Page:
Boxes filled with photographs, negatives and more line shelves that reach ceiling-high in the Palace of the Governors Photo Archives. To the three-person staff responsible for archiving the contents, the process must sometimes feel like bailing out the ocean with a bucket. At high tide.
So you can understand how mysteries might lie hidden for years, decades even. But the promise of a new discovery keeps the archivists pulling the boxes down, tugging open their lids and hunting through their contents.
Last May, Daniel Kosharek had one of those dreamed-of a-ha moments.
Navajo war chief Manuelito (seated) with another Navajo war chief, identified in the photograph as Cayetanito, ca. 1870s.
In a box holding part of the Henry T. Hiester/Melander Brothers Collection, Kosharek discovered a previously unknown photo of famed Navajo leader Manuelito, taken around 1870 and given to the archives 50 years ago. The photo graces the cover of the new edition of El Palacio, the scholarly magazine of the Museums of New Mexico, and is catching the attention of journalists across the nation. El Palacio carries a story about the discovery by Mary Anne Redding, director of the Photo Archives, and a sidebar by historian Charles Bennett Jr. on Manuelito’s history and lasting impact. An excerpt from Redding’s piece:
The Photo Archives is full of undiscovered treasures like the Manuelito portrait. With a collection of more than 800,000 images and an antiquated cataloguing system, which the current staff of three is rapidly working to update, there are wonderful gems still hidden away in boxes and cabinets, waiting to be discovered. … Each box is like a gift waiting to be opened on a special day.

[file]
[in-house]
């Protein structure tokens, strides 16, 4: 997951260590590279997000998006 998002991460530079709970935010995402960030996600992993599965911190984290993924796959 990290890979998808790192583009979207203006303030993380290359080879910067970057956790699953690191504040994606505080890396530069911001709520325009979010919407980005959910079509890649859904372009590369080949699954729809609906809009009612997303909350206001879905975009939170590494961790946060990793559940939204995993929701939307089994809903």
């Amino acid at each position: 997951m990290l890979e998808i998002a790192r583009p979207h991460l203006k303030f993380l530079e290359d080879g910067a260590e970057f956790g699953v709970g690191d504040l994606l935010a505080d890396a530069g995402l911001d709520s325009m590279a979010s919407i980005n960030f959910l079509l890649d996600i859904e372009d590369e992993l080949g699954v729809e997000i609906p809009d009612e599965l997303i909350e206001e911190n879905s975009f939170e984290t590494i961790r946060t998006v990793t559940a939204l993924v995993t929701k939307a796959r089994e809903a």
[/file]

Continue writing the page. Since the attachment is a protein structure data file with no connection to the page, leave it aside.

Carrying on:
Manuelito’s monumental role in Navajo life includes his 1866 surrender to the Bosque Redondo reservation (and his subsequent escape), an 1868 meeting with President Ulysses S. Grant in Washington, D.C., and an 1880 meeting with President Rutherford B. Hayes in Santa Fe. On the Navajo reservation, his name is carried by the Manuelito Navajo Children’s Home, the Manuelito Chapter House, and the Chief Manuelito Scholarship.
The photo Kosharek discovered shows Manuelito sitting beside another Navajo war chief identified as Cayetanito. Historians know of only a handful of Manuelito portraits, taken by photographers Charles M. Bell, George Ben Wittick, and possibly William Henry Jackson and John Gaige.
The History Museum has begun the process to put the “new” photo on display, perhaps in the permanent Telling New Mexico: Stories from Then and Now exhibition. Until then, you can get a gander at some of the archives’ holdings without even leaving your chair. Click onto the archives’ digitized collections, and you can keyword-hunt for the portion of images the staff has been able to upload. (Warning: Highly addictive Web site.)
You can also pick up the latest El Palacio for $8 at any of the Museum of New Mexico shops (Museum of Indian Arts & Culture, New Mexico History Museum, Museum of International Folk Art, and New Mexico Museum of Art), or for $10 (postage added in) by calling 505-476-1126 or e-mailing firstname.lastname@example.org. Here’s a not-so-subtle hint: You can support scholarly research at our museums and deepen your knowledge of New Mexico’s art, history and culture by springing for a subscription. Do I hear jingle bells?